There are certain artists who are immediately synonymous with a particular location. You think of Bruce Springsteen, you immediately think of New Jersey, and of the venerable, Stone Pony in Asbury Park, NJ; The Ramones, The Talking Heads, Television and Blondie should bring to mind the grittiness of the old, Lower East Side and of CBGB’s; Nirvana, Pearl Jam, Soundgarden and Mudhoney should bring to mind 1980s and 1990s Seattle, WA; and as soon as you think of the venerable Marsalis clan, you should immediately think of New Orleans.

Certainly, if you know anything about anything about jazz – hell, about music over the past 50-60 years or so – you know that the Marsalis family have made a tremendous impact on jazz and on music. Patriarch, Ellis Marsalis is a legendary pianist and educator; Branford Marsalis is a world-renowned saxophonist who has not only played alongside Sting, but has long been known as a forward-thinking and brash giant of contemporary jazz; Wynton Marsalis has made a name for himself for his attempts at preserving and honoring jazz’s tremendous history; Delfeayo Marsalis is a renowned trumpeter; and the youngest of the clan, Jason Marsalis has toured with Bela Fleck and pianist Marcus Roberts. (Interestingly, if you consider how both Wynton and Bradford Marsalis come off in interviews and in public appearances, you’d think that Wynton was the eldest of the the incredibly talented family – wrong. It’s actually Bradford. You can use that bit in a trivia night, if it comes up.)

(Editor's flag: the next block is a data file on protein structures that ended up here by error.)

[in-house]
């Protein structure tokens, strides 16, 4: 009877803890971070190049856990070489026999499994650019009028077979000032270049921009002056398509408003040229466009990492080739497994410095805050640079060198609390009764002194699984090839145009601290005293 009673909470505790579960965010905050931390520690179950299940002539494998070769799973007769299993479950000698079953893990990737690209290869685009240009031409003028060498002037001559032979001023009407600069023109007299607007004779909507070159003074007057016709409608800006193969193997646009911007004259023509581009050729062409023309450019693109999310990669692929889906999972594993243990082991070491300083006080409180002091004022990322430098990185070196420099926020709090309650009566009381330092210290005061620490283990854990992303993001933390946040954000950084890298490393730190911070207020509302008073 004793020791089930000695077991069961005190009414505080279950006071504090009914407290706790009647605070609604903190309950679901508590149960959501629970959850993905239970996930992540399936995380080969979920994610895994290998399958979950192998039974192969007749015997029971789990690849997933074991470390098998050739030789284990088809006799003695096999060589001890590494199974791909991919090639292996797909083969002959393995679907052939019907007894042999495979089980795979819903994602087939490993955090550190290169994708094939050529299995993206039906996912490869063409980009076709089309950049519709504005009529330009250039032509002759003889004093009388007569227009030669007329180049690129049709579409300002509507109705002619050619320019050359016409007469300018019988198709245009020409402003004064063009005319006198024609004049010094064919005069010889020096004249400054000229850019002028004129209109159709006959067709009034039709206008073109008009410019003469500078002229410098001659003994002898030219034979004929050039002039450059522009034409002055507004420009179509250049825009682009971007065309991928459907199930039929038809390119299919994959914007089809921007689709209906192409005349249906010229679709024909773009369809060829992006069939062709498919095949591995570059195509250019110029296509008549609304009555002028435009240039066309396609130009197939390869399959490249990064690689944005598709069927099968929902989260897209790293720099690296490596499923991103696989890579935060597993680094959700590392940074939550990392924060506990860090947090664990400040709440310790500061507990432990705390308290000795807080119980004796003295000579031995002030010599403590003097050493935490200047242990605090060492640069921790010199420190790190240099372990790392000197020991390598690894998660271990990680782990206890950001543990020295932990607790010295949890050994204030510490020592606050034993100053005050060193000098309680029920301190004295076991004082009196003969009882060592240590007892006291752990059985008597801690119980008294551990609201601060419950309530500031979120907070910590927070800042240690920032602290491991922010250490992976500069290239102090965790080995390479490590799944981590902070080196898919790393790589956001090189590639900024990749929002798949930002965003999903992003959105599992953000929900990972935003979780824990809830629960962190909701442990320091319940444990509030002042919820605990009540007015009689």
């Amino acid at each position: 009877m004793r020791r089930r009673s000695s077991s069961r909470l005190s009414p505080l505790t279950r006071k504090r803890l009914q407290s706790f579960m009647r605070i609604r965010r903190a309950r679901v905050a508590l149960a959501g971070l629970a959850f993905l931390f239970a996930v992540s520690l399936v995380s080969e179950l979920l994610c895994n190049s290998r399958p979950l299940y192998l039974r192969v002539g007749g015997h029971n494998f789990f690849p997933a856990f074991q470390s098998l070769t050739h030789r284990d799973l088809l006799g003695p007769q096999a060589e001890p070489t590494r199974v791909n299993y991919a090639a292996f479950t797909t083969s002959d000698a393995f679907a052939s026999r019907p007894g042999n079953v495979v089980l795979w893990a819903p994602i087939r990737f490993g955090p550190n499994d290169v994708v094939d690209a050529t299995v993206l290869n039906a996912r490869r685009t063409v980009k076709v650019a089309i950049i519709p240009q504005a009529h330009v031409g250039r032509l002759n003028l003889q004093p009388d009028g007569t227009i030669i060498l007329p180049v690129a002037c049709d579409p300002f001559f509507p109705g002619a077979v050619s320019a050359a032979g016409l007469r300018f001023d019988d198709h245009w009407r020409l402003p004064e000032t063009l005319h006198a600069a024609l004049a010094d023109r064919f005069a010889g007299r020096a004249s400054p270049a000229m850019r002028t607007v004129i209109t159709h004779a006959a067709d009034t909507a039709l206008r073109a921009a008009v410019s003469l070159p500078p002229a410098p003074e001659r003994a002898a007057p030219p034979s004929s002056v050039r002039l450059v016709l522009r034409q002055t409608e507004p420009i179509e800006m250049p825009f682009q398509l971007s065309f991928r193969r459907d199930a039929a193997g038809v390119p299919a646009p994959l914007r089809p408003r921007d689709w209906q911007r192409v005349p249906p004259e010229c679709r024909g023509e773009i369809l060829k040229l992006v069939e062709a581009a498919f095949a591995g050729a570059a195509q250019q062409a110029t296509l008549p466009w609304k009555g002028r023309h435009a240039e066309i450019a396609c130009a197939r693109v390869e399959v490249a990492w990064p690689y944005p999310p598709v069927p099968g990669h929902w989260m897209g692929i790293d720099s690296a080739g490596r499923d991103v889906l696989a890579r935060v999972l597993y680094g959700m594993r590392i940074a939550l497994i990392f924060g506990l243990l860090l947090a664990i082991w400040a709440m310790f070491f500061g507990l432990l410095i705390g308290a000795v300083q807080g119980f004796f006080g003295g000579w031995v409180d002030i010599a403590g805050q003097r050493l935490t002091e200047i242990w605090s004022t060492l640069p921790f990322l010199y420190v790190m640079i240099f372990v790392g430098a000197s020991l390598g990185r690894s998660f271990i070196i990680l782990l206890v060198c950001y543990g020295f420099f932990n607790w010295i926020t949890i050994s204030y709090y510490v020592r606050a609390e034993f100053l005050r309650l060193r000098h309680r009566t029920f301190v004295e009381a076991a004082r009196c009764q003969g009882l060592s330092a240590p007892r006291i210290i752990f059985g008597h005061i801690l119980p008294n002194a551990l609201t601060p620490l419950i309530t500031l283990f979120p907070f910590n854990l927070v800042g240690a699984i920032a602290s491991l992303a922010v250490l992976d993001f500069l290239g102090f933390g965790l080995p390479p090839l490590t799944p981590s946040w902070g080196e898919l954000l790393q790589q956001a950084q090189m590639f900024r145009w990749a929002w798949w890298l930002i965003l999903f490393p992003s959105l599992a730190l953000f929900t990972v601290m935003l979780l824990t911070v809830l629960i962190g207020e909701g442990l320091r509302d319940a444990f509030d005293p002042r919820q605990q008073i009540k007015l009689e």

With the release of Jason Marsalis’s third album In a World of Mallets the youngest of the Marsalis clan returned to his role as composer and bandleader – and it served as the debut of the Jason Marsalis Vibes Quartet, featuring Will Goble (bass), Austin Johnson (piano) and David Potter (drums). And what made that album interesting was that the album’s material was comprised of incredibly complex but playfully witty compositions which managed to twist, turn, dart, flit about and play with pauses, time signature changes and key changes in ways that put a modern twist on classic jazz. 

Basin Street Records will be releasing the second Jason Marsalis Vibes Quartet album, The 21st Century Trad Band on October 27, and with the release of the album’s first single, album title track, “The 21st Century Trad Band,” the album will continue to cement Marsalis’s reputation for playfully witty compositions that manage to be dense, complex and yet incredibly accessible. At one point, you’ll hear Marsalis playing the melody for “When the Saints Come Marchin’ In” for a few bars – right in the middle of the song that really swings and bobs with a sweet, amiable charm. 

 

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